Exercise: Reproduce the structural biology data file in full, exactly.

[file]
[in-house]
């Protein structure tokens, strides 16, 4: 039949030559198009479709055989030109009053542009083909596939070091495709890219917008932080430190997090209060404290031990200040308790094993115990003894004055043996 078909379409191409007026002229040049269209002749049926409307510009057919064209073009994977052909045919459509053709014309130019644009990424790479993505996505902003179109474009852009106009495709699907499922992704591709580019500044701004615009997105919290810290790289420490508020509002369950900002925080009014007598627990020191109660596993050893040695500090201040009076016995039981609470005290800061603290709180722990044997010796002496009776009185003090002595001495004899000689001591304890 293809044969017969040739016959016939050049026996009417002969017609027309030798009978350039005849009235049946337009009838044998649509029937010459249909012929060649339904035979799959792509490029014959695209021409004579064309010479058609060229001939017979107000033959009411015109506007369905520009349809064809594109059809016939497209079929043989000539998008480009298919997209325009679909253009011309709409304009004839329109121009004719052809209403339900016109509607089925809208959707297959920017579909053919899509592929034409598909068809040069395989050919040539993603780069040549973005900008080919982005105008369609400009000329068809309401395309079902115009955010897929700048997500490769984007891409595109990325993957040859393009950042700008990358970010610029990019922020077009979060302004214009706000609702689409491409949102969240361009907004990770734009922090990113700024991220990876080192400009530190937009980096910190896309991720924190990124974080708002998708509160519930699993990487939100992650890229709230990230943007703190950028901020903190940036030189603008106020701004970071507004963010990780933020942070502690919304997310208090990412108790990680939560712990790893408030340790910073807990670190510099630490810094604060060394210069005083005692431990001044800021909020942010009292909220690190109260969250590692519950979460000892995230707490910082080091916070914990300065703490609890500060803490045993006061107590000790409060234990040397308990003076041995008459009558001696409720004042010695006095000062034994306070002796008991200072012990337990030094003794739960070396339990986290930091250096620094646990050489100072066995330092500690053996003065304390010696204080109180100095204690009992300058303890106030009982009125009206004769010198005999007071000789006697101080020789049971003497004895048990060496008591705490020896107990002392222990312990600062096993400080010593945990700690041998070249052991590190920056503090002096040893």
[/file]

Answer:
[in-house]
């Protein structure tokens, strides 16, 4: 039949030559198009479709055989030109009053542009083909596939070091495709890219917008932080430190997090209060404290031990200040308790094993115990003894004055043996 078909379409191409007026002229040049269209002749049926409307510009057919064209073009994977052909045919459509053709014309130019644009990424790479993505996505902003179109474009852009106009495709699907499922992704591709580019500044701004615009997105919290810290790289420490508020509002369950900002925080009014007598627990020191109660596993050893040695500090201040009076016995039981609470005290800061603290709180722990044997010796002496009776009185003090002595001495004899000689001591304890 293809044969017969040739016959016939050049026996009417002969017609027309030798009978350039005849009235049946337009009838044998649509029937010459249909012929060649339904035979799959792509490029014959695209021409004579064309010479058609060229001939017979107000033959009411015109506007369905520009349809064809594109059809016939497209079929043989000539998008480009298919997209325009679909253009011309709409304009004839329109121009004719052809209403339900016109509607089925809208959707297959920017579909053919899509592929034409598909068809040069395989050919040539993603780069040549973005900008080919982005105008369609400009000329068809309401395309079902115009955010897929700048997500490769984007891409595109990325993957040859393009950042700008990358970010610029990019922020077009979060302004214009706000609702689409491409949102969240361009907004990770734009922090990113700024991220990876080192400009530190937009980096910190896309991720924190990124974080708002998708509160519930699993990487939100992650890229709230990230943007703190950028901020903190940036030189603008106020701004970071507004963010990780933020942070502690919304997310208090990412108790990680939560712990790893408030340790910073807990670190510099630490810094604060060394210069005083005692431990001044800021909020942010009292909220690190109260969250590692519950979460000892995230707490910082080091916070914990300065703490609890500060803490045993006061107590000790409060234990040397308990003076041995008459009558001696409720004042010695006095000062034994306070002796008991200072012990337990030094003794739960070396339990986290930091250096620094646990050489100072066995330092500690053996003065304390010696204080109180100095204690009992300058303890106030009982009125009206004769010198005999007071000789006697101080020789049971003497004895048990060496008591705490020896107990002392222990312990600062096993400080010593945990700690041998070249052991590190920056503090002096040893």